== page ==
So yesterday the kerfuffle du jour was to vote or not to vote for Bob Kerrey which of course led to a bigger of discussion of whether or not to vote for "bad" Democrats. Which then of course leads into the discussion of what is the goal of this site, and how it relates to the Democratic Party and I read some very opposing views on that. Well, this morning I was listening to yeserday's The Majority Report with Sam Seder, and he happened to be running an interview that he did with Markos at Netroots Nation last week and I found it very helpful and interesting. I have directly quoted key points, but I don't have time to transcribe the whole conversation. It is in the members only segment so you have to join to hear it, but it is a great show so there is no risk there. ;)
Seder starts off by talking about NN and how it has evolved over the years from Yearly Kos, both similarities and differences. This leads to a discussion of DailyKos and what it's mission is and it's goals are, which leads to a discussion of voting for and supporting Democrats, both good and bad.
Seder asked where our leverage is if we vote for someone that in turn goes to Washington and votes against our best interests in some cases and John Tester as an example is discussed.
On a realistic standpoint, Jon Tester represents Montana and he's going up for reelection in a presidential year where Republican turnout will be maximized, so he's doing what he thinks is necessary to win.He then talks about how the site's mission has evolved from more democrats to more and better democrats, which we have heard him say before and completely makes sense, but he fleshed it out a bit which I think is helpful:
There are places where we'll do the best we can. I mean I'm not going to sit there and raise money for Joe Donnelly in Indiana, but I hope he wins because that would get us one seat closer to retaining the majority. On the other hand, there are places where either by primary or by selectively targeting states we can get better democrats. So we have a finite number of dollars we can raise for Senate races, why not Elizabeth Warren who's going to be a rockstar progressive or, you know, the way we did for Al Franken in Minnesota a couple years ago. There's people that we know are going to be solid because there is a history there. We are being more saavy in how and where we target knowing that the party is going to care of the blue dog types, but we can take care of the progressives that need all the help they can get.Seder asked him if his perspective on the Democratic party being an effective vehicle for progressive ideals has changed. Markos said, no not at all, it is the only vehicle we have. If there was another realistic alternative, he would jump at it, but there isn't. He also said that he strongly favors primaries in all cases, even the most progressive candidates because it is like a job review and holds candidates accountable for there actions.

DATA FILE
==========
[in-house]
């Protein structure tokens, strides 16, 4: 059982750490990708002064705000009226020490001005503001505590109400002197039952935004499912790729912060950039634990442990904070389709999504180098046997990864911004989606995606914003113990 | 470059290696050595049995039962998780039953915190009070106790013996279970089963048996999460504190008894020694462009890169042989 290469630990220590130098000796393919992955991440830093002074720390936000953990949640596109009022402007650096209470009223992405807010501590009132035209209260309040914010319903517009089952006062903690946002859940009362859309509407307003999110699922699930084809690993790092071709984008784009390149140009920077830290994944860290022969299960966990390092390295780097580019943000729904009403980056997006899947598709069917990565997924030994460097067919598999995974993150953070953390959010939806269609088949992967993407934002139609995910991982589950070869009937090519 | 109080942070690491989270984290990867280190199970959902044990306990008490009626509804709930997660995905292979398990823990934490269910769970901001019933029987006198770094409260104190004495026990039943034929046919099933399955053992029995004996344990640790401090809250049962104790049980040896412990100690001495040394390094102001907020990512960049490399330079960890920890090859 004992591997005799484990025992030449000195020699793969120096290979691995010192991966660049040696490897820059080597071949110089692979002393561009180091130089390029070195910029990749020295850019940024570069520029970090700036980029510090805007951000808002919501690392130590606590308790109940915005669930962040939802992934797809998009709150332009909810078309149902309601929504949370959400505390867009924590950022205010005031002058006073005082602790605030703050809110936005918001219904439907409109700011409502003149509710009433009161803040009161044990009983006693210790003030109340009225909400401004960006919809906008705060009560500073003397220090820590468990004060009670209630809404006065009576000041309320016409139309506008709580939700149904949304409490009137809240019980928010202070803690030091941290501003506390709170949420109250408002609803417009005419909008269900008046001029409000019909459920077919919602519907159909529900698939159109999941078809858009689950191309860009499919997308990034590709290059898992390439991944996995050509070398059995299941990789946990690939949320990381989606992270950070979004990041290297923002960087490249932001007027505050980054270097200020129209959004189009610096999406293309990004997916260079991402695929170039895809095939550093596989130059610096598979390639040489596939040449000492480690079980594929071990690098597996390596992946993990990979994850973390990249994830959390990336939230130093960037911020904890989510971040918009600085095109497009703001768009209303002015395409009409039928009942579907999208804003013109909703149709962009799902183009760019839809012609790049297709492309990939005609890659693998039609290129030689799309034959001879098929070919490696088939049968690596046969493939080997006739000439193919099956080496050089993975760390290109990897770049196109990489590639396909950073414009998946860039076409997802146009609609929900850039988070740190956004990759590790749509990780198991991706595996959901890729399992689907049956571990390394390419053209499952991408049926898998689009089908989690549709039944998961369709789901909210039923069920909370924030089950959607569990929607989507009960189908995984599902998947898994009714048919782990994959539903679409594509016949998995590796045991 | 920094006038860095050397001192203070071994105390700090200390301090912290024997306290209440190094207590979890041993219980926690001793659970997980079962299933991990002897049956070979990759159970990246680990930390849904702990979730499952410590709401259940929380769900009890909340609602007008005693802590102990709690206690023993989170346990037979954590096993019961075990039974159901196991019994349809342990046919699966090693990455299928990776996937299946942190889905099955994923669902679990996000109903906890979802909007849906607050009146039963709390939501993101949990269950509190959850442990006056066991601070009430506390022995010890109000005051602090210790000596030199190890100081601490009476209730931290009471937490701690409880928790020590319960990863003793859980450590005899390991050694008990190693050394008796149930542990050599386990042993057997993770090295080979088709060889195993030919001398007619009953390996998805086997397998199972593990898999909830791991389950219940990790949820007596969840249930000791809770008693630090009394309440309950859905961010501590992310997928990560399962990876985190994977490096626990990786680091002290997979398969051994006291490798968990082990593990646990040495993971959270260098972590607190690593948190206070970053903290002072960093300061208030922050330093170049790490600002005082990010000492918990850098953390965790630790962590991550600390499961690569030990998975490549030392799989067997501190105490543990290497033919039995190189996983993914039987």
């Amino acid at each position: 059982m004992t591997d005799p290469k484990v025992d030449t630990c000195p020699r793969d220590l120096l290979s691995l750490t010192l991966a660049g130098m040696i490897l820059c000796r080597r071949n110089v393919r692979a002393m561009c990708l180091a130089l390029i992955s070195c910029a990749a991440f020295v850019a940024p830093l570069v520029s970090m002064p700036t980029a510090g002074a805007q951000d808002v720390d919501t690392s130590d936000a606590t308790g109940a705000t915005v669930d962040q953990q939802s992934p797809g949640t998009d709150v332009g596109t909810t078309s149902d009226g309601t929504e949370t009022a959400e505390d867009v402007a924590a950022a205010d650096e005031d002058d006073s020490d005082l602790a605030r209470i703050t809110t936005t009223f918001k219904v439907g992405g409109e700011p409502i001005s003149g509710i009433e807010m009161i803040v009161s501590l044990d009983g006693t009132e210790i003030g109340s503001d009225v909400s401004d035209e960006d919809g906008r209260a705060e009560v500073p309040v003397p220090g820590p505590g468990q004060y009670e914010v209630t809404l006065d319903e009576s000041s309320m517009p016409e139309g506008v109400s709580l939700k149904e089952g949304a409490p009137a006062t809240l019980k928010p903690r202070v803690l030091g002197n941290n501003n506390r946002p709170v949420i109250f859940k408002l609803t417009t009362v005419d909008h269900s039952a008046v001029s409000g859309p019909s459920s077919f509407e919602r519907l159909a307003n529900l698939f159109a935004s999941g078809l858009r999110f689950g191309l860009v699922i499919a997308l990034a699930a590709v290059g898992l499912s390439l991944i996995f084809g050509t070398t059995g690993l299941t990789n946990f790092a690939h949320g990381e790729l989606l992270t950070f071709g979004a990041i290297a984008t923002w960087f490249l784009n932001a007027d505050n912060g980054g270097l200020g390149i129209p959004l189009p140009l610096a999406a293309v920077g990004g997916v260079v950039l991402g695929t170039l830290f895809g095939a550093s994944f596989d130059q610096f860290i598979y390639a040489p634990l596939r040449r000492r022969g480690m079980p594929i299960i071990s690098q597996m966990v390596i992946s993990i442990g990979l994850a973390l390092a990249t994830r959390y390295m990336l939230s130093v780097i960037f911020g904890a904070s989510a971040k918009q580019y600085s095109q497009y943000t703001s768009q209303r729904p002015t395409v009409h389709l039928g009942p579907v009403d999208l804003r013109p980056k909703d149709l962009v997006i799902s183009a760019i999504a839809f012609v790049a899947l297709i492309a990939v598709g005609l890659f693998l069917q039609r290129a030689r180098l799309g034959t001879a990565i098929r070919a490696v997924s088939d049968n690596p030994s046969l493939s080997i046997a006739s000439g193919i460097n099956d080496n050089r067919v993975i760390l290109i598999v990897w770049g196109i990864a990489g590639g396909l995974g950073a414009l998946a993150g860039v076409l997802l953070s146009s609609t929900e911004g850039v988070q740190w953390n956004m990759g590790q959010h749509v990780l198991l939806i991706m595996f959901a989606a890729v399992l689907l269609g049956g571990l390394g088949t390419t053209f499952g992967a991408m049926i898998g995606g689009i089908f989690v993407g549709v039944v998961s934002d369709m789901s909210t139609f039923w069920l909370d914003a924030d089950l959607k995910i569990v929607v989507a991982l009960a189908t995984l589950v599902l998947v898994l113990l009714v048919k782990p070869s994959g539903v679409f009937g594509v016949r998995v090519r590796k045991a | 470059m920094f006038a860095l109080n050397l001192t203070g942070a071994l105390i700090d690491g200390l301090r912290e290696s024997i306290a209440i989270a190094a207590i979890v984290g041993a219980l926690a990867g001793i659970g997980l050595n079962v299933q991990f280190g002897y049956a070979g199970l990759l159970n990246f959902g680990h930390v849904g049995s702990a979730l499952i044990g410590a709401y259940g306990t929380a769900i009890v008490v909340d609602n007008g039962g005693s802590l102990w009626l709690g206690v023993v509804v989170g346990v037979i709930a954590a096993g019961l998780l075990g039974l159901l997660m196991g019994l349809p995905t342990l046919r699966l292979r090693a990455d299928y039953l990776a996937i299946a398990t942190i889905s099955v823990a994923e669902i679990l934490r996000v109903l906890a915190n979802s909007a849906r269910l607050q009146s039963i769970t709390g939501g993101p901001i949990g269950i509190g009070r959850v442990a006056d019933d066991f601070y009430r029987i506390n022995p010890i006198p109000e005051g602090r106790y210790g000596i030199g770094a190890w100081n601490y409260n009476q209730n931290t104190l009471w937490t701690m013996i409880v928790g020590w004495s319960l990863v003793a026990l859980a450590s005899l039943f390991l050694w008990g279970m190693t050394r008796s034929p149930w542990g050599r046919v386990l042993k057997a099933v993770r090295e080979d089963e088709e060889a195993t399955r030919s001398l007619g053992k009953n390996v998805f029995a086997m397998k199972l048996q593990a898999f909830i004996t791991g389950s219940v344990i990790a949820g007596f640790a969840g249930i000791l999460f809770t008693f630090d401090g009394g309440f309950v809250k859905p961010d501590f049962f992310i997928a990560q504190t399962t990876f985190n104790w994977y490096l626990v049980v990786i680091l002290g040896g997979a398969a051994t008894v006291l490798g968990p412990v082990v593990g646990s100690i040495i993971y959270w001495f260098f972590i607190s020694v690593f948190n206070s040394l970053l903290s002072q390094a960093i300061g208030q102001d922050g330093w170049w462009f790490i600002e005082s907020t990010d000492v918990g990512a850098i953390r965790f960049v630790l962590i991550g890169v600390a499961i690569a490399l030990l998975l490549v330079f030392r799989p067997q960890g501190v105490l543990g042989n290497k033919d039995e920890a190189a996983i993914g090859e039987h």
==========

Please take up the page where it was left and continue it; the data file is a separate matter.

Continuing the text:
There is then an interesting discussion of the tea party and Wisconsin.
Finally, he asks Markos "what do you say to people that say you are giving up all of your power if you vote for them and they are not giving you what you want?"
I point to 2010. Progressives sat home. We sat it out. Did things get better? No.
Seder agreed that "we did not see things move to the left" and more discussion ensues regarding staying home and withholding your vote and its repercussions.
Bad democrats are still better than the best republicans.